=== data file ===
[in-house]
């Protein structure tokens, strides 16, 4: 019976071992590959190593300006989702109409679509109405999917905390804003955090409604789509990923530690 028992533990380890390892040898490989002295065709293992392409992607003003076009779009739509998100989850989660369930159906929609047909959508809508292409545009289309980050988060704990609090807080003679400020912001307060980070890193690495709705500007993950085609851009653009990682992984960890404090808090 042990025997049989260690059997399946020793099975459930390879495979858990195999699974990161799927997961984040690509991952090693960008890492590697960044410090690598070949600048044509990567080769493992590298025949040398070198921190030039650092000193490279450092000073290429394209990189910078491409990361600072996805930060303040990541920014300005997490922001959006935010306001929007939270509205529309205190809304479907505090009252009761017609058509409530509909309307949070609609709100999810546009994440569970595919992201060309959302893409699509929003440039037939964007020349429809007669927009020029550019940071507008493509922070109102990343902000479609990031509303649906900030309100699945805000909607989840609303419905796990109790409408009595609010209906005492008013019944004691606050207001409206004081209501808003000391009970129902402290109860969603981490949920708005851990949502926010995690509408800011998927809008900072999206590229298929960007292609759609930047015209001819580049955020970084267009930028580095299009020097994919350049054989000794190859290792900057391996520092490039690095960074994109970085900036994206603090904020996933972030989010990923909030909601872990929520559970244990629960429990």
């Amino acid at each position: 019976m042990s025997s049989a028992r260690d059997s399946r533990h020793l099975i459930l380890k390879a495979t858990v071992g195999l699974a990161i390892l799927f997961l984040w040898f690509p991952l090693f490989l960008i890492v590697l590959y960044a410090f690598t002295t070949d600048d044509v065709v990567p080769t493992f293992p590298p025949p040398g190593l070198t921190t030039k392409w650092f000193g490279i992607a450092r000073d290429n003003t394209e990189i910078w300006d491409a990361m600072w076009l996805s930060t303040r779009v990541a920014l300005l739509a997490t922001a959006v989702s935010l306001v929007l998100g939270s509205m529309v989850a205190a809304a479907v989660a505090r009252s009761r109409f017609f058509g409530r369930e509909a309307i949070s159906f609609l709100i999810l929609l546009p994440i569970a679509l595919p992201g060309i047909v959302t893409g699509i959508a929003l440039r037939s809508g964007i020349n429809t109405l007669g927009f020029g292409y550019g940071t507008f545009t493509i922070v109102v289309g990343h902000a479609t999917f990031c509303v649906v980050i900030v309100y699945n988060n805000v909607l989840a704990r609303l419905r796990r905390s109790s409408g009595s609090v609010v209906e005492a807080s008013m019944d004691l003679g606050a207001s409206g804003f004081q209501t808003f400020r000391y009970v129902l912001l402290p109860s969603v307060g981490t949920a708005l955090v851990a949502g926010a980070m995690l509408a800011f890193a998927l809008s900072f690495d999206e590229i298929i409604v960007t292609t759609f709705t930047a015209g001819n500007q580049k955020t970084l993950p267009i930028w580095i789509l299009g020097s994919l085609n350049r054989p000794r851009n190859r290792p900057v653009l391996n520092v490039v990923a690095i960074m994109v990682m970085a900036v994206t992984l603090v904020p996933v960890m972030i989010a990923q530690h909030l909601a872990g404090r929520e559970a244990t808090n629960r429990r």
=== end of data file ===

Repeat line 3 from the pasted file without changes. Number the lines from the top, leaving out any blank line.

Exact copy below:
């Amino acid at each position: 019976m042990s025997s049989a028992r260690d059997s399946r533990h020793l099975i459930l380890k390879a495979t858990v071992g195999l699974a990161i390892l799927f997961l984040w040898f690509p991952l090693f490989l960008i890492v590697l590959y960044a410090f690598t002295t070949d600048d044509v065709v990567p080769t493992f293992p590298p025949p040398g190593l070198t921190t030039k392409w650092f000193g490279i992607a450092r000073d290429n003003t394209e990189i910078w300006d491409a990361m600072w076009l996805s930060t303040r779009v990541a920014l300005l739509a997490t922001a959006v989702s935010l306001v929007l998100g939270s509205m529309v989850a205190a809304a479907v989660a505090r009252s009761r109409f017609f058509g409530r369930e509909a309307i949070s159906f609609l709100i999810l929609l546009p994440i569970a679509l595919p992201g060309i047909v959302t893409g699509i959508a929003l440039r037939s809508g964007i020349n429809t109405l007669g927009f020029g292409y550019g940071t507008f545009t493509i922070v109102v289309g990343h902000a479609t999917f990031c509303v649906v980050i900030v309100y699945n988060n805000v909607l989840a704990r609303l419905r796990r905390s109790s409408g009595s609090v609010v209906e005492a807080s008013m019944d004691l003679g606050a207001s409206g804003f004081q209501t808003f400020r000391y009970v129902l912001l402290p109860s969603v307060g981490t949920a708005l955090v851990a949502g926010a980070m995690l509408a800011f890193a998927l809008s900072f690495d999206e590229i298929i409604v960007t292609t759609f709705t930047a015209g001819n500007q580049k955020t970084l993950p267009i930028w580095i789509l299009g020097s994919l085609n350049r054989p000794r851009n190859r290792p900057v653009l391996n520092v490039v990923a690095i960074m994109v990682m970085a900036v994206t992984l603090v904020p996933v960890m972030i989010a990923q530690h909030l909601a872990g404090r929520e559970a244990t808090n629960r429990r």